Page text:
In the 18th century, the government committed itself to guaranteeing the free flow of information throughout the nation as part of a project to ensure mass participation in civic life, linking the Post Office with the protection of a free press. The decline in mail volume points to a certain inevitability about the commercial success of the USPS. But more broadly we must carefully consider the value of publicly owned, freely available channels of communication. Should the Post Office cease to exist, we will lose the last public guarantor of free communication in the United States. 



A New Postal Alliance!

A new postal unity
Retired letter carrier Jamie Partridge reports on a new alliance that aims to combine the rank-and-file power of all four postal workers' unions.
Gathered in Chicago for the APWU national day of action in 2012 (Carole Ramsden | SW)Gathered in Chicago for the APWU national day of action in 2012 (Carole Ramsden | SW)

"THE U.S. Postal Service is under unprecedented attack...The four postal unions stand together to end the attack." The mid-March proclamation of "A Postal Union Alliance" might seem just common sense to the outside observer, but to rank-and-file postal workers and their allies, it was a huge breath of fresh air.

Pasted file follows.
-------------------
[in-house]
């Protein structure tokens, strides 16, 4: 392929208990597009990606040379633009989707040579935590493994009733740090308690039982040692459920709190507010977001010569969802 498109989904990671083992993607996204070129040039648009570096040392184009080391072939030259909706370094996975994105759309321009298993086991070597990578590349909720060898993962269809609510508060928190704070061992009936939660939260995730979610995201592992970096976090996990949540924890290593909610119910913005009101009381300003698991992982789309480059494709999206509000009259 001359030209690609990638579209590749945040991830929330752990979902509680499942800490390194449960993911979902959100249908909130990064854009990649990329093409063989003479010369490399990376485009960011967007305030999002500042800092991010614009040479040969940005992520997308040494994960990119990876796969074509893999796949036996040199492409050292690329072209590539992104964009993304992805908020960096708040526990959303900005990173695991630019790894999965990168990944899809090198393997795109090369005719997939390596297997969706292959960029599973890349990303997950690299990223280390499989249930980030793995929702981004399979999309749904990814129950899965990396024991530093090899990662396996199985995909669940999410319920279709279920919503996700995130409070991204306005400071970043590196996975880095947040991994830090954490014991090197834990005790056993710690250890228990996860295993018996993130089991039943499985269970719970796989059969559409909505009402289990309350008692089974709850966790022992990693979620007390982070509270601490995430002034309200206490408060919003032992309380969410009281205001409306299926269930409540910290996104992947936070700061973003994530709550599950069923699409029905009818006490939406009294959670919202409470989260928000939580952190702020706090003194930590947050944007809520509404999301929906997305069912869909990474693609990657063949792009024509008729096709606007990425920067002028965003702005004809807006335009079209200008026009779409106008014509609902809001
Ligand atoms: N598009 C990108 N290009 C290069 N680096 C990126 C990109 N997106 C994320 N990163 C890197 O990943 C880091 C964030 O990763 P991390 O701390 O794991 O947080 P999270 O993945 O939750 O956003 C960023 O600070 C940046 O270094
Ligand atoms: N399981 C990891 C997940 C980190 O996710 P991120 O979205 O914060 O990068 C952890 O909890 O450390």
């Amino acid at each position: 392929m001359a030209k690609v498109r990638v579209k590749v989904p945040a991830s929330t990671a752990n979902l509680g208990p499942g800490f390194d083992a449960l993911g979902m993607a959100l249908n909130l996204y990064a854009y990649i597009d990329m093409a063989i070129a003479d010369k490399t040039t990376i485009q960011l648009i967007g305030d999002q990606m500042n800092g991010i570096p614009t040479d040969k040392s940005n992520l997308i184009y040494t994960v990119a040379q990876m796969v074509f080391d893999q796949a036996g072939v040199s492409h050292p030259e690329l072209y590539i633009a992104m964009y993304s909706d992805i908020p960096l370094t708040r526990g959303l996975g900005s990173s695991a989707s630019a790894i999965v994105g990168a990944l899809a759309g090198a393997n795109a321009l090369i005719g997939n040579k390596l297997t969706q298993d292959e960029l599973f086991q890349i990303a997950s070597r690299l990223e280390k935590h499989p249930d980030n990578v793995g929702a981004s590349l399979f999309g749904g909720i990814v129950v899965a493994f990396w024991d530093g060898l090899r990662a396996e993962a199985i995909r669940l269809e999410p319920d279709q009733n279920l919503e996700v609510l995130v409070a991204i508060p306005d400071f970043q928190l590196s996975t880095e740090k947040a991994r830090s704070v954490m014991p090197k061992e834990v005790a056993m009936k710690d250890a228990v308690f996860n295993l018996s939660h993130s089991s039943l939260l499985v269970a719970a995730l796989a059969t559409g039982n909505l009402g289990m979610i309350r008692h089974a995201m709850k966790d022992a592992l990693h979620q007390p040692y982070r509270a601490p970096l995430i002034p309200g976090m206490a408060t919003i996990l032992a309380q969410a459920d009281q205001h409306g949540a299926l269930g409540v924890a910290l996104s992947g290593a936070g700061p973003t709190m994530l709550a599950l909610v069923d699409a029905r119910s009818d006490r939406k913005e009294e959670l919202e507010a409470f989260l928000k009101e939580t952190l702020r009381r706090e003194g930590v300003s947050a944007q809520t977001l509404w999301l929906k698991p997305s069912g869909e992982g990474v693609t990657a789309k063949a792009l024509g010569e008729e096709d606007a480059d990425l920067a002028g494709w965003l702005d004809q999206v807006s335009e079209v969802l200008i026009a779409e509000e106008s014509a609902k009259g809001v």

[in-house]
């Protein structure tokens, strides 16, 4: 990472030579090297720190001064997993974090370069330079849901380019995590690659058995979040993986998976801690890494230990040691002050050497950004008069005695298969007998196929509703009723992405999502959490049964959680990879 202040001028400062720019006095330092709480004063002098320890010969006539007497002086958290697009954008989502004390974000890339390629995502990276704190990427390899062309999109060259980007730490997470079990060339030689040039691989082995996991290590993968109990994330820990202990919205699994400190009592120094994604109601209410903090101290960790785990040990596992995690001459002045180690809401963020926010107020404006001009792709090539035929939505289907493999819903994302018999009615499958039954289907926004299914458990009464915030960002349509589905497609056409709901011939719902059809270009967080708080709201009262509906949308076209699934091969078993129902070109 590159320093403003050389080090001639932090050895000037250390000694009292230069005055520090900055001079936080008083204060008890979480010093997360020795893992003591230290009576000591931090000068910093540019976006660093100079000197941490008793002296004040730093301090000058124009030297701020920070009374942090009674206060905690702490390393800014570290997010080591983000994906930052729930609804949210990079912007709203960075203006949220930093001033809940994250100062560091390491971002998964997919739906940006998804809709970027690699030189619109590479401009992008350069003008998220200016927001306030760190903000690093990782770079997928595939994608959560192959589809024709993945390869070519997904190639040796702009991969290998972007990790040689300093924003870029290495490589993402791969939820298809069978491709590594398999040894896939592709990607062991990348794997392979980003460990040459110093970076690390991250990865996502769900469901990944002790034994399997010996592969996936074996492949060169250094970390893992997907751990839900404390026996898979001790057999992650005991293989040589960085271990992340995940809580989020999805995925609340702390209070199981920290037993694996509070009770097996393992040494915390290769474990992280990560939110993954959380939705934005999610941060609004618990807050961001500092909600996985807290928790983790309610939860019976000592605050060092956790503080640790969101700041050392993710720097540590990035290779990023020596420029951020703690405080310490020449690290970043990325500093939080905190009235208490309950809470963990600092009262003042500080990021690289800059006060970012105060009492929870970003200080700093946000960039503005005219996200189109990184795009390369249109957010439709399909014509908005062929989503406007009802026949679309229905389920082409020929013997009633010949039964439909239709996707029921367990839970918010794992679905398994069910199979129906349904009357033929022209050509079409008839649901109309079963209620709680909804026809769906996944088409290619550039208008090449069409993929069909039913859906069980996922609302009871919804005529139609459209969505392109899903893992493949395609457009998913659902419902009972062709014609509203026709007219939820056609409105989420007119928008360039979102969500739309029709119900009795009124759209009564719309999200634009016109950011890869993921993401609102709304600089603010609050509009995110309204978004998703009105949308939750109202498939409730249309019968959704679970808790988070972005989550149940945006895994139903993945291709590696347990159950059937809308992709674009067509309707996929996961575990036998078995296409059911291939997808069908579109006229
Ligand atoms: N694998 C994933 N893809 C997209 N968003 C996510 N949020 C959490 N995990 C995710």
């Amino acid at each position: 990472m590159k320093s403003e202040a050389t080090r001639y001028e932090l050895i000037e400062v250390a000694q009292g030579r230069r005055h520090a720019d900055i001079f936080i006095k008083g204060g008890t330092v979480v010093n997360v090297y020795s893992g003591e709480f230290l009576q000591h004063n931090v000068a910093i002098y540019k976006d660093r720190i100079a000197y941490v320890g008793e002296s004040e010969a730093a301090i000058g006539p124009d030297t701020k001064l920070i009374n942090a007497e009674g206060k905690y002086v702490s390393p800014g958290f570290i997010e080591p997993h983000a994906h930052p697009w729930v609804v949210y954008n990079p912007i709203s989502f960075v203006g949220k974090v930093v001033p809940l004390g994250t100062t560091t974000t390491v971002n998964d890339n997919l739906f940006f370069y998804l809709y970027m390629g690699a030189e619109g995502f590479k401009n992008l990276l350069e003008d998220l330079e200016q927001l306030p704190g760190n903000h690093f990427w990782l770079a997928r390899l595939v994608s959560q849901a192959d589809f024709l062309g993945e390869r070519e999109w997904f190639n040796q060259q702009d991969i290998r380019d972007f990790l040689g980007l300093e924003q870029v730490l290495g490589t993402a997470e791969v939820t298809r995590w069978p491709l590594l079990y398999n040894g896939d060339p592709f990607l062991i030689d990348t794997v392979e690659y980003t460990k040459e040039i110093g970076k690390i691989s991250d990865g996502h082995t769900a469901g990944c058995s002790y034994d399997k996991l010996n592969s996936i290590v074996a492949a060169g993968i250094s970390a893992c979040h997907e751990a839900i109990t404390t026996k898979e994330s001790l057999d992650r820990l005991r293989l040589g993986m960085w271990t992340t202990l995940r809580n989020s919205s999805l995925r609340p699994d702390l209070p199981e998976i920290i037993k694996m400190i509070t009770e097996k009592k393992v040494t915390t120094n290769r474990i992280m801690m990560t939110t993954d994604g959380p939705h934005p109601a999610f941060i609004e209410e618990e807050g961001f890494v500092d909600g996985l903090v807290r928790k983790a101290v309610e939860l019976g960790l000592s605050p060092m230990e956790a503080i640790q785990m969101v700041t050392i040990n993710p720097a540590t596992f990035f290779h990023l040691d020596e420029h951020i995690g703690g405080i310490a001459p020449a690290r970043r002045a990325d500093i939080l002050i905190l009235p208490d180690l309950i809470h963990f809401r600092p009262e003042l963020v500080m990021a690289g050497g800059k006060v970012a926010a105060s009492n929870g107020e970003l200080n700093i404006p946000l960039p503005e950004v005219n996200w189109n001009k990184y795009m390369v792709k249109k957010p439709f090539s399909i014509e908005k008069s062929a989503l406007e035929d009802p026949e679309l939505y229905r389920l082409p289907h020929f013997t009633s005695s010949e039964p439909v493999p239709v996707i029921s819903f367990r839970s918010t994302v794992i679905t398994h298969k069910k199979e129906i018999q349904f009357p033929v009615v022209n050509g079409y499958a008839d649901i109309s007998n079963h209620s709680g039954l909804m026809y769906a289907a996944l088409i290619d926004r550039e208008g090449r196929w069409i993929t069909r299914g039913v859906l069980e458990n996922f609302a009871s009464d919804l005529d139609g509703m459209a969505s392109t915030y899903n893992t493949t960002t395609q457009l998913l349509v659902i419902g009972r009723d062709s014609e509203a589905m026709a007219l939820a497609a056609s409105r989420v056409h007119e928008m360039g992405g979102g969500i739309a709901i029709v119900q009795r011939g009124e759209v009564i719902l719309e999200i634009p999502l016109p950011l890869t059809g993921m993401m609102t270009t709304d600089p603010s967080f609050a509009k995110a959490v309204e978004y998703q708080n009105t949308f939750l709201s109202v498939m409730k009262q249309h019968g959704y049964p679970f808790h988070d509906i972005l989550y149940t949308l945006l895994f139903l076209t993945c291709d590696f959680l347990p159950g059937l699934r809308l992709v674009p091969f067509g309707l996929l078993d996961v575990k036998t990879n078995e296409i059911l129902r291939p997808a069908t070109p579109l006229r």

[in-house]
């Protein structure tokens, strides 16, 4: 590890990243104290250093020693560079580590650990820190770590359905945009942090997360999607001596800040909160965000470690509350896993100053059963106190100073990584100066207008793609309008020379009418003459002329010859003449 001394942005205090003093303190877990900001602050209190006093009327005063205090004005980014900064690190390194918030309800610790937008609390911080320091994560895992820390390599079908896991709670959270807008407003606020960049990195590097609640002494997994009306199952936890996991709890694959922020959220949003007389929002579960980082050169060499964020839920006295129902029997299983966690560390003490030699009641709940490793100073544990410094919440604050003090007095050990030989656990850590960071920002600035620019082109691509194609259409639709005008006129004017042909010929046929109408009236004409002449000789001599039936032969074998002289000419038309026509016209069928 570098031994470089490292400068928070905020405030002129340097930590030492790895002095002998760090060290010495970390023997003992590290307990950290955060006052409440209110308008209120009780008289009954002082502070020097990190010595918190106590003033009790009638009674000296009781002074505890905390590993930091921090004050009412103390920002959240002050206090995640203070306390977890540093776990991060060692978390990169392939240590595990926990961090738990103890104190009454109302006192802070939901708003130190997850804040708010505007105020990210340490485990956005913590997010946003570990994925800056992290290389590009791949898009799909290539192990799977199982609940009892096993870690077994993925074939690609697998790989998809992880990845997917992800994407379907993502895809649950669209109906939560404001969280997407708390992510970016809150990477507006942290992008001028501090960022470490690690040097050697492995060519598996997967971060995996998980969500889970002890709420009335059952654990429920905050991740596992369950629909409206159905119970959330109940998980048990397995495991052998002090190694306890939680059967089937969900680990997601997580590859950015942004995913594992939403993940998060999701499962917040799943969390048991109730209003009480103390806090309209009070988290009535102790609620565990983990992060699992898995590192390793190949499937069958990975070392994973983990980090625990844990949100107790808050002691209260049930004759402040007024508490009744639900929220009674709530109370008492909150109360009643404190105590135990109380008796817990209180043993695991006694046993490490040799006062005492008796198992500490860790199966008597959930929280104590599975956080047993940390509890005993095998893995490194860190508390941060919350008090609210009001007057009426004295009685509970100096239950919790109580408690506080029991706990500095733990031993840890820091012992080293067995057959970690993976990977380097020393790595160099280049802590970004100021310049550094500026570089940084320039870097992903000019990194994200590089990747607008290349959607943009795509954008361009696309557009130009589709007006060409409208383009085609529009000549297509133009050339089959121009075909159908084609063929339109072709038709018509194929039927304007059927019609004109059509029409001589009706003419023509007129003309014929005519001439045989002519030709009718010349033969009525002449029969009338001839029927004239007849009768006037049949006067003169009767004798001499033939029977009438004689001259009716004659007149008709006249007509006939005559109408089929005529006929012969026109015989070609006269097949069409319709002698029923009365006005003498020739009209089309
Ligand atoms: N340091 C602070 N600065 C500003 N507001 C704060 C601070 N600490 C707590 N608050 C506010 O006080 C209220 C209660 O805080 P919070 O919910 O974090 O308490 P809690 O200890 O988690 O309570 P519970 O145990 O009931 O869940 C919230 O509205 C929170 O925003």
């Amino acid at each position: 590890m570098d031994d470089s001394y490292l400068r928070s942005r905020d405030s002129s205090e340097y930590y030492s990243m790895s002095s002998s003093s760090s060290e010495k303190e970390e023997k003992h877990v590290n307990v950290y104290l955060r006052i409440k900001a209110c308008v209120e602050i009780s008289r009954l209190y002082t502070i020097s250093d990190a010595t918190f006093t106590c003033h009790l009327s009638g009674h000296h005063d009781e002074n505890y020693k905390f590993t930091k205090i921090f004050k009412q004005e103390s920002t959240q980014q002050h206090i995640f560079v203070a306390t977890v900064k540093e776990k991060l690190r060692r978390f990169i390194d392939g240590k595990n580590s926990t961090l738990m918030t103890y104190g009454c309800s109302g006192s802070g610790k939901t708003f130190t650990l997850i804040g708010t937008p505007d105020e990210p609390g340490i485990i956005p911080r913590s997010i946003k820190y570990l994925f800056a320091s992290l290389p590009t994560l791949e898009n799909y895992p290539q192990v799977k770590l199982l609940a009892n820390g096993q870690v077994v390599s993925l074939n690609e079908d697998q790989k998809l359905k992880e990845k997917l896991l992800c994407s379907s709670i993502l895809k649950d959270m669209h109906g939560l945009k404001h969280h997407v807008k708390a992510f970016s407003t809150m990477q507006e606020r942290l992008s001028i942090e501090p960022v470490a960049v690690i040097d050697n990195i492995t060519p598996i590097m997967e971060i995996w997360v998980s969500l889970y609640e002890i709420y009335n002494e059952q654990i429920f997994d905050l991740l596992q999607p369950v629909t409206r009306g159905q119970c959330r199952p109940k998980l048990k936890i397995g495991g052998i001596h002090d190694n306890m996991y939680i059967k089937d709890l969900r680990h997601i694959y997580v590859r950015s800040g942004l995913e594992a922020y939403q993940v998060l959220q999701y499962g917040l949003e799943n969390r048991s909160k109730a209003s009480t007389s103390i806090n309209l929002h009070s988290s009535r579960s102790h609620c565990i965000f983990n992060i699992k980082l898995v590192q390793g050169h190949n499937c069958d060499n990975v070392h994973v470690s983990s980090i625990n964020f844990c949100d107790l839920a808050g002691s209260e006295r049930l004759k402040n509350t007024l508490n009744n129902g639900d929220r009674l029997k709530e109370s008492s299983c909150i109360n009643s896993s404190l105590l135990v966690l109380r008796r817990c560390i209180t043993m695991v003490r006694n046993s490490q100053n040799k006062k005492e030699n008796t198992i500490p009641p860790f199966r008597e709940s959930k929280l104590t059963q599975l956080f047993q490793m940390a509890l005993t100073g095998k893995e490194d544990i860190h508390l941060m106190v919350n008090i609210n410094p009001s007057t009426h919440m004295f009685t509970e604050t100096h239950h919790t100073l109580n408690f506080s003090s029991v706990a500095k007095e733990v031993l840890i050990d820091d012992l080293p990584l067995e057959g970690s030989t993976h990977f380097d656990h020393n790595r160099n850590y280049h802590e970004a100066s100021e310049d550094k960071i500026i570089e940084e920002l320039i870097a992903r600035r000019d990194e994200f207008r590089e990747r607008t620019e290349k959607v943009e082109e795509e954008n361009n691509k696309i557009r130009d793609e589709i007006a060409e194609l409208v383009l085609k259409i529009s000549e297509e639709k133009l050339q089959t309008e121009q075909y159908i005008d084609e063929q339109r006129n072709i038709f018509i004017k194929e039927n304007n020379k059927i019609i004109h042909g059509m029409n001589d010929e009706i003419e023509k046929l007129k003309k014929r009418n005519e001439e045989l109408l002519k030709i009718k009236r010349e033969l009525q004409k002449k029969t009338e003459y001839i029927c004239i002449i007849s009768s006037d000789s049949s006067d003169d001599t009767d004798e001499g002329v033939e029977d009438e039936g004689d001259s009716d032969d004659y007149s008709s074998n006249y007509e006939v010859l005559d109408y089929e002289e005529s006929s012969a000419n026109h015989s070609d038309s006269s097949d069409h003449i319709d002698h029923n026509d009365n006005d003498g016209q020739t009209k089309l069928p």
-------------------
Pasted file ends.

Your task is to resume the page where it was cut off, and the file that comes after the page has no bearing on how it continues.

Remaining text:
Since the solidarity pickets and joint bargaining of the years following the 1970 strike, the American Postal Workers Union (APWU), National Association of Letter Carriers (NALC), National Postal Mail Hhttp://socialistworker.org/2014/03/25/a-new-postal-workers-unityhttp://socialistworker.org/2014/03/25/a-new-postal-workers-unityandlers Union (NPMHU) and National Rural Letter Carriers Association (NRLCA) have been moving apart, with separate contracts, bargaining and timelines, different legislative priorities and separate mobilizations.

Postal management has effectively "whipsawed" the unions against each other, reducing the workforce by one-third, dismantling half the mail-processing plants, and contracting out postal trucking, janitorial and mail handling piecemeal.

Now, thanks to a new activist APWU leadership, intent on unifying and mobilizing all postal workers, a detailed unity statement has been signed and a unified national day of action declared for April 24.

The last time the postal unions staged a unified national day of action was in 2011, in response to the postmaster general's announcement that he would close half the mail plants and half the post offices. Since that time, however, the APWU and the NALC have been divided on legislative strategy, supporting competing amendments to postal legislation and coming down on opposite sides of the 2012 bill that passed in the Senate.